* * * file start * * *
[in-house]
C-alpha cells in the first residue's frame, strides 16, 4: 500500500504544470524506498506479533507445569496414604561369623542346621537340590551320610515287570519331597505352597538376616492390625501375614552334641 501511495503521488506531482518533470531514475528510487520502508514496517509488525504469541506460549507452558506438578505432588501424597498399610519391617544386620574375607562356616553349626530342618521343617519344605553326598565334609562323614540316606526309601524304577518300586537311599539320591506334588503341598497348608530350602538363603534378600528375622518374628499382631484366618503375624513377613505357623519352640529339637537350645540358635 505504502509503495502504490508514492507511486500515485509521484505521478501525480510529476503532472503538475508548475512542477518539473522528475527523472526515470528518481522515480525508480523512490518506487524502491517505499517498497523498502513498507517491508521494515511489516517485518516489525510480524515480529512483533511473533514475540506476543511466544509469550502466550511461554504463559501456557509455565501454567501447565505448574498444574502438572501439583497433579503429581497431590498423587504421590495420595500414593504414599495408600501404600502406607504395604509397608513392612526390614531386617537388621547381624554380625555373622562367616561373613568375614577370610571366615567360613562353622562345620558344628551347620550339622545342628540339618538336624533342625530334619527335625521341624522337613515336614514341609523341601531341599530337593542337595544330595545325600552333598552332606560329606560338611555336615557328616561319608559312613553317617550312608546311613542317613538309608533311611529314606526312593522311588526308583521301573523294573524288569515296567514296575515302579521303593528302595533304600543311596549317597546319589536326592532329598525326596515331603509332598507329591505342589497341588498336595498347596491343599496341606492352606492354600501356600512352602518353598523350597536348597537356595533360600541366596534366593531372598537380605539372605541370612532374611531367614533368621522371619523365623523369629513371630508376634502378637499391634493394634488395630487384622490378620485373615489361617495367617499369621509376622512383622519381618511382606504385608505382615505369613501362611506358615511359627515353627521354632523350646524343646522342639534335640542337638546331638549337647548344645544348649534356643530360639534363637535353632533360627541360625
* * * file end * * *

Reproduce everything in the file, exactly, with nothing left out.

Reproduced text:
[in-house]
C-alpha cells in the first residue's frame, strides 16, 4: 500500500504544470524506498506479533507445569496414604561369623542346621537340590551320610515287570519331597505352597538376616492390625501375614552334641 501511495503521488506531482518533470531514475528510487520502508514496517509488525504469541506460549507452558506438578505432588501424597498399610519391617544386620574375607562356616553349626530342618521343617519344605553326598565334609562323614540316606526309601524304577518300586537311599539320591506334588503341598497348608530350602538363603534378600528375622518374628499382631484366618503375624513377613505357623519352640529339637537350645540358635 505504502509503495502504490508514492507511486500515485509521484505521478501525480510529476503532472503538475508548475512542477518539473522528475527523472526515470528518481522515480525508480523512490518506487524502491517505499517498497523498502513498507517491508521494515511489516517485518516489525510480524515480529512483533511473533514475540506476543511466544509469550502466550511461554504463559501456557509455565501454567501447565505448574498444574502438572501439583497433579503429581497431590498423587504421590495420595500414593504414599495408600501404600502406607504395604509397608513392612526390614531386617537388621547381624554380625555373622562367616561373613568375614577370610571366615567360613562353622562345620558344628551347620550339622545342628540339618538336624533342625530334619527335625521341624522337613515336614514341609523341601531341599530337593542337595544330595545325600552333598552332606560329606560338611555336615557328616561319608559312613553317617550312608546311613542317613538309608533311611529314606526312593522311588526308583521301573523294573524288569515296567514296575515302579521303593528302595533304600543311596549317597546319589536326592532329598525326596515331603509332598507329591505342589497341588498336595498347596491343599496341606492352606492354600501356600512352602518353598523350597536348597537356595533360600541366596534366593531372598537380605539372605541370612532374611531367614533368621522371619523365623523369629513371630508376634502378637499391634493394634488395630487384622490378620485373615489361617495367617499369621509376622512383622519381618511382606504385608505382615505369613501362611506358615511359627515353627521354632523350646524343646522342639534335640542337638546331638549337647548344645544348649534356643530360639534363637535353632533360627541360625